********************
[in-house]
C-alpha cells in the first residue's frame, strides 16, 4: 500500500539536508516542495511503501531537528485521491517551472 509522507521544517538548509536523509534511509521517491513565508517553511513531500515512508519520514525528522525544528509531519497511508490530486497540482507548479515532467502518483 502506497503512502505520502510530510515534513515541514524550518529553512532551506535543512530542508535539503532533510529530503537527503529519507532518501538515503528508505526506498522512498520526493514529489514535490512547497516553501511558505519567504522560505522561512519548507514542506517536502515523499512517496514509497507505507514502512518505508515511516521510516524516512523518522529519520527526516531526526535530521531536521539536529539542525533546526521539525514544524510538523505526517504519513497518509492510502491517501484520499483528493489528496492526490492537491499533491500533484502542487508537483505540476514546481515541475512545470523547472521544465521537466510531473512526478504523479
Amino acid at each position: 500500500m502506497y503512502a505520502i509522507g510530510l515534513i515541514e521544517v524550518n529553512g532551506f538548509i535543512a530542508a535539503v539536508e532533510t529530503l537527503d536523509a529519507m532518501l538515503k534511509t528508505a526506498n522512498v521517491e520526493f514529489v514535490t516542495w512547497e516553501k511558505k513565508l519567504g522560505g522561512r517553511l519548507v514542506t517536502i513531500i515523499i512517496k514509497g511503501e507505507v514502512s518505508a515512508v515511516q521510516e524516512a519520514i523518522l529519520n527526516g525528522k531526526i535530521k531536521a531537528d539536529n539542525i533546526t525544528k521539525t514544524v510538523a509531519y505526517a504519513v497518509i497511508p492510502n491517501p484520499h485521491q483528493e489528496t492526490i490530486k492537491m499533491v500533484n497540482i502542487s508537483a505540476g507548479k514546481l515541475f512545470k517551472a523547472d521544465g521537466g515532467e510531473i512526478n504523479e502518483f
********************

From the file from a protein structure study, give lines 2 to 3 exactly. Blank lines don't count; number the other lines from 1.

C-alpha cells in the first residue's frame, strides 16, 4: 500500500539536508516542495511503501531537528485521491517551472 509522507521544517538548509536523509534511509521517491513565508517553511513531500515512508519520514525528522525544528509531519497511508490530486497540482507548479515532467502518483 502506497503512502505520502510530510515534513515541514524550518529553512532551506535543512530542508535539503532533510529530503537527503529519507532518501538515503528508505526506498522512498520526493514529489514535490512547497516553501511558505519567504522560505522561512519548507514542506517536502515523499512517496514509497507505507514502512518505508515511516521510516524516512523518522529519520527526516531526526535530521531536521539536529539542525533546526521539525514544524510538523505526517504519513497518509492510502491517501484520499483528493489528496492526490492537491499533491500533484502542487508537483505540476514546481515541475512545470523547472521544465521537466510531473512526478504523479
Amino acid at each position: 500500500m502506497y503512502a505520502i509522507g510530510l515534513i515541514e521544517v524550518n529553512g532551506f538548509i535543512a530542508a535539503v539536508e532533510t529530503l537527503d536523509a529519507m532518501l538515503k534511509t528508505a526506498n522512498v521517491e520526493f514529489v514535490t516542495w512547497e516553501k511558505k513565508l519567504g522560505g522561512r517553511l519548507v514542506t517536502i513531500i515523499i512517496k514509497g511503501e507505507v514502512s518505508a515512508v515511516q521510516e524516512a519520514i523518522l529519520n527526516g525528522k531526526i535530521k531536521a531537528d539536529n539542525i533546526t525544528k521539525t514544524v510538523a509531519y505526517a504519513v497518509i497511508p492510502n491517501p484520499h485521491q483528493e489528496t492526490i490530486k492537491m499533491v500533484n497540482i502542487s508537483a505540476g507548479k514546481l515541475f512545470k517551472a523547472d521544465g521537466g515532467e510531473i512526478n504523479e502518483f